Managing Your Business During Inflation

Here are some tips to consider for getting your company through this period of price uncertainty

Managing Your Business During Inflation

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The Producer Price Index went up 10% in 2021, which was last seen during the Great Recession of 2008, and the Consumer Price Index is at its highest rate since the 1980s.

These two factors are essential to the plumbing and septic services industry for many reasons. In a nutshell, it means that your cost of services (or cost of goods sold) has gone up, the cost to your end consumer will therefore go up when you hike up your prices, and the cost of living has gone up for your employees. Add this to the current supply shortage for most goods, and you have significant market pressures and a big challenge ahead.

In our industry, this will mean three things: First, the assertive business owners will make more adjustments and weather the storm. Second, many companies will close shop and go out of business. Third, there will be an explosion of startup businesses, out of which less than 2% will make it long term. By the way, this isn't the first time this scenario has played out in our industry.

How do you weather the oncoming storm? Here are some tips.

Be more fiscally responsible

Turning your wrench faster won't make up for inflationary woes. You must be a businessperson and think about things from a big picture perspective. The words in your head should be lean, efficient, systematic, logical, organized and control.

There are three tracks to being fiscally responsible while sensitive to inflation: controlling costs, increasing prices and maximizing efficiencies. 

Controlling costs

Boosting productivity means getting your costs under control. Put a controlling measure in your business, even if that means you are spending a few extra hours a day combing through expenses.

Pay close attention to techs overbuying material, a salesperson overordering material, returning unused material, processing warranties, etc. We all have returnable material and warranty items that need to be returned daily; make sure this stuff goes back. Because of the pandemic, some suppliers are not taking returns, which is their “cost control mechanism.” I suggest not buying from them unless they are willing to change their stance on returns. The point is to pay close attention to spending habits, returns, warranties, and cost differences between suppliers. Every dollar counts now.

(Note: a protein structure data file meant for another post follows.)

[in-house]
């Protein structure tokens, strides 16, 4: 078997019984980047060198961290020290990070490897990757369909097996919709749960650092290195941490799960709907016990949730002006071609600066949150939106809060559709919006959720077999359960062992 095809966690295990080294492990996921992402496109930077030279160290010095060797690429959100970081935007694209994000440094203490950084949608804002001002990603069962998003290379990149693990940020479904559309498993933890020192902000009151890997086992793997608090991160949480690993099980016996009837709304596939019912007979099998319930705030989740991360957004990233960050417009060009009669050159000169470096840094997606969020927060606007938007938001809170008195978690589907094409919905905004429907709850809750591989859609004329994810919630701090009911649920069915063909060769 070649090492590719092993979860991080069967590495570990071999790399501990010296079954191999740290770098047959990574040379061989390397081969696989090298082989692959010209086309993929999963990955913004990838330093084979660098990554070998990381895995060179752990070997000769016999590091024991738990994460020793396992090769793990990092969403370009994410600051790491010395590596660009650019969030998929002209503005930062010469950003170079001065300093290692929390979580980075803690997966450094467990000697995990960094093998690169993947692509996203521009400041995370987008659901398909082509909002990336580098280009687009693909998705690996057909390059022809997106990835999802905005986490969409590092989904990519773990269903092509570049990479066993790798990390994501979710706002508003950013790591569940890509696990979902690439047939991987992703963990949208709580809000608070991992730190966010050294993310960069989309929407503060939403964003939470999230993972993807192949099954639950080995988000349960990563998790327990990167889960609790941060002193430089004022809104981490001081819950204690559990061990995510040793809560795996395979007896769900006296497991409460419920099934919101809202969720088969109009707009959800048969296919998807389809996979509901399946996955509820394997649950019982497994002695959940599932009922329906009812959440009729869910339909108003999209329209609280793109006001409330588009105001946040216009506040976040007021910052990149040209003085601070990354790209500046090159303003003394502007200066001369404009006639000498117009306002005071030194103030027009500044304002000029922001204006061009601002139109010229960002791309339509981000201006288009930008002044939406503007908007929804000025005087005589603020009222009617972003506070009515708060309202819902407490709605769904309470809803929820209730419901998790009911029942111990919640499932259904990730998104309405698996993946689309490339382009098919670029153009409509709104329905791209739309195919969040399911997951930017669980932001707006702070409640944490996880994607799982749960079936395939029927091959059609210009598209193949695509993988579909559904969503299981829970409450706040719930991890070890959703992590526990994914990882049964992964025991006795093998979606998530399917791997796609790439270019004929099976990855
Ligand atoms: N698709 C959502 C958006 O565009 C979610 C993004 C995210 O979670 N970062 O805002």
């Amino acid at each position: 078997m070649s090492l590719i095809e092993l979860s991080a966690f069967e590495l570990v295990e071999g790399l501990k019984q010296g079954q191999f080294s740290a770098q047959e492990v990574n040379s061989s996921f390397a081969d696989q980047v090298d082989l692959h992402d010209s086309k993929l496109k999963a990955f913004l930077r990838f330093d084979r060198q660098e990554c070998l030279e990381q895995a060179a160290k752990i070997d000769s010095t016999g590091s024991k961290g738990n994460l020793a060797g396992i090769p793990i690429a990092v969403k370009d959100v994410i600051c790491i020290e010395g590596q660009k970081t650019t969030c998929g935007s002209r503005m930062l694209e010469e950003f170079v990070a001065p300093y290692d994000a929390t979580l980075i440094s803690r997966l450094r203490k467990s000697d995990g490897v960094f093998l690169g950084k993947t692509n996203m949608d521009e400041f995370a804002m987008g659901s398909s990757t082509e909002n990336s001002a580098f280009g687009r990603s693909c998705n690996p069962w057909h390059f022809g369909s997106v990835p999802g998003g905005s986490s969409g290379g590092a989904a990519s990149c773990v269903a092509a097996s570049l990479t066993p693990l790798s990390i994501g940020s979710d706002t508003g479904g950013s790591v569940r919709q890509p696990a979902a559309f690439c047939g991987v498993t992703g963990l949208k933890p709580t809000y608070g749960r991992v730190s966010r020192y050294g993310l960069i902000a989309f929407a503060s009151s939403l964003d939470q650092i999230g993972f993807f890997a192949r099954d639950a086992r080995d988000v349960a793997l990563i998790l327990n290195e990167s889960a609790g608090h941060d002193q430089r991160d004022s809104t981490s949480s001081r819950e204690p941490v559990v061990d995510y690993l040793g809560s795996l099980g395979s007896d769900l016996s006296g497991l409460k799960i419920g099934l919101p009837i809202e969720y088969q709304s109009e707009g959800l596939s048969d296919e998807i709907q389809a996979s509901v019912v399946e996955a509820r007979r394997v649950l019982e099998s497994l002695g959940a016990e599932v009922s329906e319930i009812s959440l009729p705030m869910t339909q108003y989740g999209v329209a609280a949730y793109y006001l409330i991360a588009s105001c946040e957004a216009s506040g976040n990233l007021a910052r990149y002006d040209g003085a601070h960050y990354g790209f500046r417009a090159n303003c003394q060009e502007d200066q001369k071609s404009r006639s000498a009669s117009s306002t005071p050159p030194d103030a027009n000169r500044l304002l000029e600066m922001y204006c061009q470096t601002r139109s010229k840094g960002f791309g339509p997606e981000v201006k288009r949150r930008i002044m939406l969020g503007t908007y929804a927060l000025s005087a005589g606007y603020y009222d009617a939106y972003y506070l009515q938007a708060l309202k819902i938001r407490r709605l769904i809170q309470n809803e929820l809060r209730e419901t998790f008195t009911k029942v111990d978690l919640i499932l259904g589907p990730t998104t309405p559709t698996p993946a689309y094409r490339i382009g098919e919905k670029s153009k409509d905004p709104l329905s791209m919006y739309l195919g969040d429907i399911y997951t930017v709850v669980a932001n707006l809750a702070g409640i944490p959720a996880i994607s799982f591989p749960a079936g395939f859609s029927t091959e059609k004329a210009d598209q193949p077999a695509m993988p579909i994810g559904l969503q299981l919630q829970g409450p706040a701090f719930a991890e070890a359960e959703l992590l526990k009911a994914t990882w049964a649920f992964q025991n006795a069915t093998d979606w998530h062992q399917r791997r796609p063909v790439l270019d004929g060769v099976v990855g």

The other major factor during the inflationary period is controlling capital expenses. Look at everything from a yield perspective before spending money on a capital expense. Most firms that closed their doors during high inflation spent a ton of money on a long-term strategy and jeopardized the business’ cash flow. It might not be time to spend a couple hundred thousand dollars on office and building upgrades. Every capital expense must be a highly strategic spend with a short-term yield to your organization.

Price increases

The second prong is increasing your prices. Again, you must be extremely careful with this one. It can seem easy to hike up prices, but by how much and how fast?

Keep the customer in mind. Think more strategically instead of slathering on significant percentage increases on material and large swaths of labor hikes across the board. You still need to be able to attract customers and provide value. Instead, look at your business as a series of buckets to fill. For example, one bucket might be “septic pumping.” Another could be “water heaters.” Focus on each of those market segments and raise prices based on ways that you can make additional revenue while still remaining attractive to customers.

For example, instead of adding a fuel surcharge of $25 per call to a $100 service call as a separate line item on a water heater replacement callout, make it a $90 service fee and add the additional $35 to the cost of the water heater. The market is clouded with fear and the reality that prices are high and there is low availability. Therefore, customers are less price-sensitive to more significant necessities like a water heating system. At the same time, the customer is still trying to cut costs, and when they start seeing lengthy itemized breakdown lists of fuel surcharges, service fees, parts delivery fees, removal fees, etc., they won't want to spend their money with you.

It would be best if you also considered adding additional revenue streams. The key here is to add something that can increase revenues without a significant infusion of capital. Can you add water quality products? Waterproofing services? Maybe also consider getting rid of some market segments that struggle with the return on investment. Get lean.

About the author: Anthony Pacilla is a registered master plumber for McVehil Plumbing in Washington, Pennsylvania. He has over two decades of experience in the plumbing and HVAC trades, and has a bachelor’s in business and economics from Thiel College.


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